UF study of drug users finds people with ADHD started using at younger age
Adults with a history of ADHD who use drugs started using substances one to two years earlier than those with no ADHD history, according to a new University of Florida study.
The findings highlight the need for earlier substance-use-prevention interventions in adolescents with ADHD, researchers say.
“The take-home message of this study shouldn’t be that children with ADHD are more likely to become drug users, rather, seemingly ‘normal’ teenage behavior, such as experimenting with tobacco or alcohol use, may occur at younger ages for individuals with ADHD and so this might serve as a red flag for an accelerated gateway to illicit drug use.” said Eugene Dunne, the study’s lead author.
The findings appeared in the December issue of the journal Addictive Behaviors.
Experts believe that people with ADHD who use drugs may be trying to self-medicate some of the symptoms associated with the disorder.
“Stimulant drugs such as nicotine and cocaine might be used to counter symptoms of inattention, while alcohol and marijuana may be used to counter feelings of hyperactivity or impulsivity,” said Dunne, a third-year doctoral student in clinical and health psychology at UF’s College of Public Health and Health Professions and a predoctoral fellow at UF’s Substance Abuse Training Center in Public Health, funded by the National Institute on Drug Abuse.
While previous studies have found that adolescents with ADHD are at an increased risk for substance use and for starting at an earlier age than teens who do not have ADHD, the UF study is the first to compare the age of first use by individual substance among a group of adults with and without a history of ADHD who use drugs. It also included a comprehensive assessment of HIV risk behaviors.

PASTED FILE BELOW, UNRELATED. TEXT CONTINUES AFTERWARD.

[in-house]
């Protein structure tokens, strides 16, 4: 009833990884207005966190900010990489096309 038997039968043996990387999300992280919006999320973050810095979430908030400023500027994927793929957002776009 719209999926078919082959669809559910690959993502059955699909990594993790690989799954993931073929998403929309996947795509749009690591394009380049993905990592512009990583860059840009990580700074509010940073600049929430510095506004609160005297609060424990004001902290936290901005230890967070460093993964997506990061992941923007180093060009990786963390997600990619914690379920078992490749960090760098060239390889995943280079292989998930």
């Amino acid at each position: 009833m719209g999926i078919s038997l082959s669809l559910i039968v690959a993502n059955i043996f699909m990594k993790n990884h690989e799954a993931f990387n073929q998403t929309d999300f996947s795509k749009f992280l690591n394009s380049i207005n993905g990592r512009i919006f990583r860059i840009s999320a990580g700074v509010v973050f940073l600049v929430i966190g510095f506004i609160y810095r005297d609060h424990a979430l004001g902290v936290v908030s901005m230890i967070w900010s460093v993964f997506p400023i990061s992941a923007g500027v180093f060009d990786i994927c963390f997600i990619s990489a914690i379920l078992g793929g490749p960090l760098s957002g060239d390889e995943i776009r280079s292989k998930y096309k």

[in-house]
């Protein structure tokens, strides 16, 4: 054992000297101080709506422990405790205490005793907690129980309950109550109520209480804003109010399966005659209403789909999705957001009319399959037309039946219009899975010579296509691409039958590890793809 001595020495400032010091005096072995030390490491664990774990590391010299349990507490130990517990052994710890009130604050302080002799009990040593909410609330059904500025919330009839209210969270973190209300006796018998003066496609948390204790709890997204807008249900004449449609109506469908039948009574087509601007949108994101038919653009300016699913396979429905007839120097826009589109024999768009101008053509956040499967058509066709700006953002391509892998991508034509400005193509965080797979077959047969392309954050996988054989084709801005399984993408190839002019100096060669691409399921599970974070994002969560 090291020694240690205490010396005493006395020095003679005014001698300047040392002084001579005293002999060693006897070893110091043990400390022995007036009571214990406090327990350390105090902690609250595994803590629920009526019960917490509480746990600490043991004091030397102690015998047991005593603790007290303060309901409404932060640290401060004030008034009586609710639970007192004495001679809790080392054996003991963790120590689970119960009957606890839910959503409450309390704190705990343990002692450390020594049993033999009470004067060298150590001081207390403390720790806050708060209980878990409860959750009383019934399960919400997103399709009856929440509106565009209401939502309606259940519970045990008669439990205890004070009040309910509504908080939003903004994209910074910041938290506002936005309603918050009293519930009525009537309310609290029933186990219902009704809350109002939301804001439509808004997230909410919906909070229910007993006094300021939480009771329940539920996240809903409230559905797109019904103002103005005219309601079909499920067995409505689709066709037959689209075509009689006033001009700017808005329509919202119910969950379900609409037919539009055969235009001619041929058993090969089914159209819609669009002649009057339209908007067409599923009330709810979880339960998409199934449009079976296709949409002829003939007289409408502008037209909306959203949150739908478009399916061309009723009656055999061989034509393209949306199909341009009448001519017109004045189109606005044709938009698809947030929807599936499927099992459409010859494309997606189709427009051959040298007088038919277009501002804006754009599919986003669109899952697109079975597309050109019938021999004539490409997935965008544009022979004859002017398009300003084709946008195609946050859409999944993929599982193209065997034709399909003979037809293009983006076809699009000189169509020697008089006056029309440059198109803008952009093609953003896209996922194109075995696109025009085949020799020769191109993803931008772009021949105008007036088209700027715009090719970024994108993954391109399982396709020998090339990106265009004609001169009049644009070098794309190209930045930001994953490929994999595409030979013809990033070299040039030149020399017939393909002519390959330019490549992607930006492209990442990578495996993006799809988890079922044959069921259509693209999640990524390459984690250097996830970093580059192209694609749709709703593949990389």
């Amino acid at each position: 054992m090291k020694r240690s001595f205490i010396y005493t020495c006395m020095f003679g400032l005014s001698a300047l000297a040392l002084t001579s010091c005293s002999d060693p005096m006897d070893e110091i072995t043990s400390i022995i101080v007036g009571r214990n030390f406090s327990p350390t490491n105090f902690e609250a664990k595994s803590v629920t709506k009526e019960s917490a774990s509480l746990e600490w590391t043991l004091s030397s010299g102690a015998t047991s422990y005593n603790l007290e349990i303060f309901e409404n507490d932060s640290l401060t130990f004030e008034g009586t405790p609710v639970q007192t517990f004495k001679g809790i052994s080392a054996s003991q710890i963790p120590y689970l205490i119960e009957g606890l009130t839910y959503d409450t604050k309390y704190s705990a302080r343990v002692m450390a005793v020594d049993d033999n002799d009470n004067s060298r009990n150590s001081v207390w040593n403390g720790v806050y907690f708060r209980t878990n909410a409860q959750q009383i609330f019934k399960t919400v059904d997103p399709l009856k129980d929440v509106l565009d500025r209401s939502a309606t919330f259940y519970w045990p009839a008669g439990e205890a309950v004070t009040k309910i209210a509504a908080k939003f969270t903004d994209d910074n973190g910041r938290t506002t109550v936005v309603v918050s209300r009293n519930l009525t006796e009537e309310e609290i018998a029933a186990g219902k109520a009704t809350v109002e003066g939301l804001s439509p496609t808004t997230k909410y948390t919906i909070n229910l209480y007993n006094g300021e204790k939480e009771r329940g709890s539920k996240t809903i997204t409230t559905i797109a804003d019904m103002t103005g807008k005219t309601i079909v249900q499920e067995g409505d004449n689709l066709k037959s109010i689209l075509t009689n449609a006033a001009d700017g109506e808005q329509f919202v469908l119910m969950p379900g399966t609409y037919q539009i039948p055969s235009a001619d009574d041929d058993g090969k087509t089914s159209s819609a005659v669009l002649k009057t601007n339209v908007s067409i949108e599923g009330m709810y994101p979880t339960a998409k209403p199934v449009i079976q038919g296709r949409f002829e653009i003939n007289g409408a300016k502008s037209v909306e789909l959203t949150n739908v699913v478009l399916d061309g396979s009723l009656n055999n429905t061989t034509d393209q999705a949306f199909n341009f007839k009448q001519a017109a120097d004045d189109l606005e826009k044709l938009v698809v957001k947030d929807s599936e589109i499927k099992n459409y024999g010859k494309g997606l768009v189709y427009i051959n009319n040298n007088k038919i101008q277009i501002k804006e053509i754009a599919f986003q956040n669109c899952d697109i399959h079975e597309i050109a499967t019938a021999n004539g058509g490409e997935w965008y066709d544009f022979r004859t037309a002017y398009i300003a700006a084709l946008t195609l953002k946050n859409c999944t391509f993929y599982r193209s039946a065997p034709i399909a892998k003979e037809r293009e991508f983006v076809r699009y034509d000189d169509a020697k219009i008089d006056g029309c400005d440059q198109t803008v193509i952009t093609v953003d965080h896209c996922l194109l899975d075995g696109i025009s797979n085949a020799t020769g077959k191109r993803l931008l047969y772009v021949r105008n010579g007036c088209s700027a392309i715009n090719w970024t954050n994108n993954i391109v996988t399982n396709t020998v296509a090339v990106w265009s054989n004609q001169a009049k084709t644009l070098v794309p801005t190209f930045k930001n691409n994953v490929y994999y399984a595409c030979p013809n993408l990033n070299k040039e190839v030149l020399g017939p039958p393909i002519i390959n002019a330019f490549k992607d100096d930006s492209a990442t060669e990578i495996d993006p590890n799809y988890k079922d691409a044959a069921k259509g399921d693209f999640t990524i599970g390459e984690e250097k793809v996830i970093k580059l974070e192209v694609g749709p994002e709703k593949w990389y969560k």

ADHD is most often diagnosed in children and symptoms may continue into adulthood. The 2011 National Survey of Children’s Health estimated that 11 percent of U.S. children ages 4 to 17 have been diagnosed with ADHD. A National Institute of Mental Health 2006 study found that 4 percent of adults ages 18 to 44 experience some ADHD symptoms.
For the UF study, researchers analyzed data collected as part of a National Institute on Drug Abuse-funded study on HIV prevention led by William Latimer, Ph.D., the dean of Lehman College’s School of Health Sciences, Human Services and Nursing at The City University of New York and former chairman of UF’s department of clinical and health psychology. Participants included more than 900 adults who had used illicit drugs in the past six months. They completed questionnaires that collected information on demographics, drug use and sexual risk behaviors. Among participants, 13 percent said they had previously received a diagnosis of ADHD from a health care provider.
“As hypothesized, we found the progression of participants’ adolescent substance use to be similar to that in the gateway theory of substance use, with alcohol being the first reported, followed very closely by cigarettes, then leading to marijuana and eventually more illicit drugs such as cocaine and heroin,” Dunne said.
On average, participants with a history of ADHD said they began using alcohol at age 13 — about 1 ½ years earlier than their counterparts. Those who injected cocaine began doing so, on average, at age 22 — two years earlier than the average age of participants who did not have a history of ADHD.
“Our study also found that current risk behaviors for HIV, such as injection drug use and needle sharing, were associated with ADHD history, so perhaps impulsivity and other ADHD symptoms might continue to be a factor in adult decision-making,” Dunne said.
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